• To better view the top selling agents and regions, sort the items in the Sales Region column in descending order of the Percent field, and then sort the items in the Name field also in descending order of Percent.
  • Determine how many hospitals bought a software license during the past year and from which agents. In the Hospital Sales worksheet, in cell B4, create a PivotTable as shown below.
  1. Use the Name field from the Agents table.
    1. Use the Date field from the Sales table.
    1. Use the Hospital field from the Sales table to show how many clients (unique hospitals) each agent had during the year.
    1. Set the report layout so that grid lines show on the pivot table.
    1. Set up the report to display 0 as the value to show for empty cells.
  2. Calculate each agent’s total compensation from the past year. In the Sales Commissions worksheet, create a PivotTable in cell B4.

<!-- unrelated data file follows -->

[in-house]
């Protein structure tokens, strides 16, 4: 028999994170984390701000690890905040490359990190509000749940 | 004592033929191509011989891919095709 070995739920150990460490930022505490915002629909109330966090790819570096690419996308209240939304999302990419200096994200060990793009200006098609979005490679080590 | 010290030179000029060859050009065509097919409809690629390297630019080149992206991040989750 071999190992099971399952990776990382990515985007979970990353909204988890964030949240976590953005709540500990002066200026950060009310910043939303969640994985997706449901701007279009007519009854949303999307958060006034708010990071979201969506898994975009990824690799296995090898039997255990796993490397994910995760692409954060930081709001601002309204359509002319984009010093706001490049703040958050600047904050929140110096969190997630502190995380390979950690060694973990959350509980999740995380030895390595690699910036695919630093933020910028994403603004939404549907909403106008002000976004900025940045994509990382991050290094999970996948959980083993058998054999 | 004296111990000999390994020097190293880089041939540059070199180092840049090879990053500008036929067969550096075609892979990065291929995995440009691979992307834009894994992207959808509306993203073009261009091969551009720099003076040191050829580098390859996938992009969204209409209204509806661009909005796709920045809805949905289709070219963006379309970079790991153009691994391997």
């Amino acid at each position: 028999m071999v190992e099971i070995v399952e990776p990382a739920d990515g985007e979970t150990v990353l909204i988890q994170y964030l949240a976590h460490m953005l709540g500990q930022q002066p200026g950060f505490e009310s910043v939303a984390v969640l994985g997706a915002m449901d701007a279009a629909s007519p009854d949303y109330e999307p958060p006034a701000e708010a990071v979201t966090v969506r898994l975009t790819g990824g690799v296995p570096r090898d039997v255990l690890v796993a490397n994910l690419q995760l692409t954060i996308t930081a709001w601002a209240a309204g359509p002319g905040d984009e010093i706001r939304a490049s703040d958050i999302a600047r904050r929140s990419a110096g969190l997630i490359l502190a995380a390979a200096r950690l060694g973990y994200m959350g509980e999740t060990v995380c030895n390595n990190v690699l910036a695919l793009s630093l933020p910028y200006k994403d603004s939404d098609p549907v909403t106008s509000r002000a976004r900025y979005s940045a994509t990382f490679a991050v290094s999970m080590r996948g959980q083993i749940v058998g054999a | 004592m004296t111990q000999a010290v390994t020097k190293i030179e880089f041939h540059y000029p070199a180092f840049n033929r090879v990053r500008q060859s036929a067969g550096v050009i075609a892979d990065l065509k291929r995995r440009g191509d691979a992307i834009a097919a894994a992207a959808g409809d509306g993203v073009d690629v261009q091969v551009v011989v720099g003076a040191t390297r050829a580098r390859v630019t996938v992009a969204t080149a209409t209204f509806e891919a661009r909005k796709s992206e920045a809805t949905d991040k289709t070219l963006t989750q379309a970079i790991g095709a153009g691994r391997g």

1. Use the Name field from the Agents table.
    1. Use the Base Salary field from the Agents table.
    1. Use the Commission field from the Agents table.
    1. Use the Revenue field from the Sales table.
    1. Use the Sales Minimum field from the Agents table.
    1. Use Earned Commission from the Sales table
    1. Use Base Salary from the Agents table
    1. Set the report layout so that grid lines show on the pivot table.
    1. Create a measure named Earned Commission in the Sales table with the description Commission earned by revenue generated above a minimum amount that calculates the amount of commission earned by a sales agent for revenue generated above a minimum level.